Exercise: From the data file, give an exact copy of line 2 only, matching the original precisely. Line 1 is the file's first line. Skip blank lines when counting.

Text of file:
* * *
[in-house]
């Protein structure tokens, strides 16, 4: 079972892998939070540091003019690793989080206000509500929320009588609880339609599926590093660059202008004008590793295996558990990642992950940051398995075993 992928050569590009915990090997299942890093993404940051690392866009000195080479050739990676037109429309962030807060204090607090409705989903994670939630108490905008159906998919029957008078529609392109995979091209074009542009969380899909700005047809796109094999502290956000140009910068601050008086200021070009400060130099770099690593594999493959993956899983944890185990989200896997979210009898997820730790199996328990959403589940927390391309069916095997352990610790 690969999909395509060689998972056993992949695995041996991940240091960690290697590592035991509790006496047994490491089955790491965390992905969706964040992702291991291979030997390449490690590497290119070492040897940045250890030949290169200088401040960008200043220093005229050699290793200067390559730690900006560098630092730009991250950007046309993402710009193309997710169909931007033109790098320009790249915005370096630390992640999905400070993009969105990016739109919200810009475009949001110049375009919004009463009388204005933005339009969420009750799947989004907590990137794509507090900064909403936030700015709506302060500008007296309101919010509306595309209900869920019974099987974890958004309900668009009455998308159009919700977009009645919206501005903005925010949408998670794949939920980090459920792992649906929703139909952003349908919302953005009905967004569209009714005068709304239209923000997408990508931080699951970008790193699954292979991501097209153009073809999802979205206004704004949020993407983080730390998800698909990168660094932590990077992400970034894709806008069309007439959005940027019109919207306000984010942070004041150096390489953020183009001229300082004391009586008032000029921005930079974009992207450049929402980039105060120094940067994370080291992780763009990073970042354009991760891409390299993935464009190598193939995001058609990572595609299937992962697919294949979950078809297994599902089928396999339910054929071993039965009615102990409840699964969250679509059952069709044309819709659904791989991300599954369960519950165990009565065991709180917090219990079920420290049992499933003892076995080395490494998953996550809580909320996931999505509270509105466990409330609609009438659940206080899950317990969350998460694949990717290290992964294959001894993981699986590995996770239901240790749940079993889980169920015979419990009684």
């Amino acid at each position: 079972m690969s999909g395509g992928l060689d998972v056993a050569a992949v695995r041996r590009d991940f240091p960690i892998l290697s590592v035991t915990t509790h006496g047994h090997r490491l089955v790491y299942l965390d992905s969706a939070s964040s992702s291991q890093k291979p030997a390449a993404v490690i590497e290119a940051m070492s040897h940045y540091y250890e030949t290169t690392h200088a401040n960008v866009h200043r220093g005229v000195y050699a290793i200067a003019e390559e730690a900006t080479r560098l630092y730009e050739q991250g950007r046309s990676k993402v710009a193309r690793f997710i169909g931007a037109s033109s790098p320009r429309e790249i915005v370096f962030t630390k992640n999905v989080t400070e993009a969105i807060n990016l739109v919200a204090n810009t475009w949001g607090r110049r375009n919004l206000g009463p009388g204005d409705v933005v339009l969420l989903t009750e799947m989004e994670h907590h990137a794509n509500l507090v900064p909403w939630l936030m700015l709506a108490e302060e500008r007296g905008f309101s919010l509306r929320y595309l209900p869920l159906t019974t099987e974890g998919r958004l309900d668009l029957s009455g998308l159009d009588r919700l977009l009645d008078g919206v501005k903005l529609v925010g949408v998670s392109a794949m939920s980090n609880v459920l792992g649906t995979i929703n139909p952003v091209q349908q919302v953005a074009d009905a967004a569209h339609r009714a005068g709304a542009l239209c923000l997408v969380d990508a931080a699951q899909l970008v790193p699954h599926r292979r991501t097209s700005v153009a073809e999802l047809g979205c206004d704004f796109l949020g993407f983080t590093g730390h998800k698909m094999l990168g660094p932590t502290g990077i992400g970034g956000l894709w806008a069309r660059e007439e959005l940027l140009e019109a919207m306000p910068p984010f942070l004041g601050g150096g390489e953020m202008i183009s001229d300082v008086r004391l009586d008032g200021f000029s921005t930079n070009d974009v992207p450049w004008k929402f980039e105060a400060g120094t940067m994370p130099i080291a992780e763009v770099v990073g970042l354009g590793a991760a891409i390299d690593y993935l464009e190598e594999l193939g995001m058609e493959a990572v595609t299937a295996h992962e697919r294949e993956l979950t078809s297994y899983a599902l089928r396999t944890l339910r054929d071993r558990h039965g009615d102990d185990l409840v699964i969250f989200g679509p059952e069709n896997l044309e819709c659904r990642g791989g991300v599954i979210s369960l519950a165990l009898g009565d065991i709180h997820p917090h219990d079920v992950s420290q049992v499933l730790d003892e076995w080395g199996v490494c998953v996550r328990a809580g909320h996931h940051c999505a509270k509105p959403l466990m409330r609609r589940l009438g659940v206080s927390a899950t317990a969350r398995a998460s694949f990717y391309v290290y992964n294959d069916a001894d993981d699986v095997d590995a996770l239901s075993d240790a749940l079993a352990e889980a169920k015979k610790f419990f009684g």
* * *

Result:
């Protein structure tokens, strides 16, 4: 079972892998939070540091003019690793989080206000509500929320009588609880339609599926590093660059202008004008590793295996558990990642992950940051398995075993 992928050569590009915990090997299942890093993404940051690392866009000195080479050739990676037109429309962030807060204090607090409705989903994670939630108490905008159906998919029957008078529609392109995979091209074009542009969380899909700005047809796109094999502290956000140009910068601050008086200021070009400060130099770099690593594999493959993956899983944890185990989200896997979210009898997820730790199996328990959403589940927390391309069916095997352990610790 690969999909395509060689998972056993992949695995041996991940240091960690290697590592035991509790006496047994490491089955790491965390992905969706964040992702291991291979030997390449490690590497290119070492040897940045250890030949290169200088401040960008200043220093005229050699290793200067390559730690900006560098630092730009991250950007046309993402710009193309997710169909931007033109790098320009790249915005370096630390992640999905400070993009969105990016739109919200810009475009949001110049375009919004009463009388204005933005339009969420009750799947989004907590990137794509507090900064909403936030700015709506302060500008007296309101919010509306595309209900869920019974099987974890958004309900668009009455998308159009919700977009009645919206501005903005925010949408998670794949939920980090459920792992649906929703139909952003349908919302953005009905967004569209009714005068709304239209923000997408990508931080699951970008790193699954292979991501097209153009073809999802979205206004704004949020993407983080730390998800698909990168660094932590990077992400970034894709806008069309007439959005940027019109919207306000984010942070004041150096390489953020183009001229300082004391009586008032000029921005930079974009992207450049929402980039105060120094940067994370080291992780763009990073970042354009991760891409390299993935464009190598193939995001058609990572595609299937992962697919294949979950078809297994599902089928396999339910054929071993039965009615102990409840699964969250679509059952069709044309819709659904791989991300599954369960519950165990009565065991709180917090219990079920420290049992499933003892076995080395490494998953996550809580909320996931999505509270509105466990409330609609009438659940206080899950317990969350998460694949990717290290992964294959001894993981699986590995996770239901240790749940079993889980169920015979419990009684």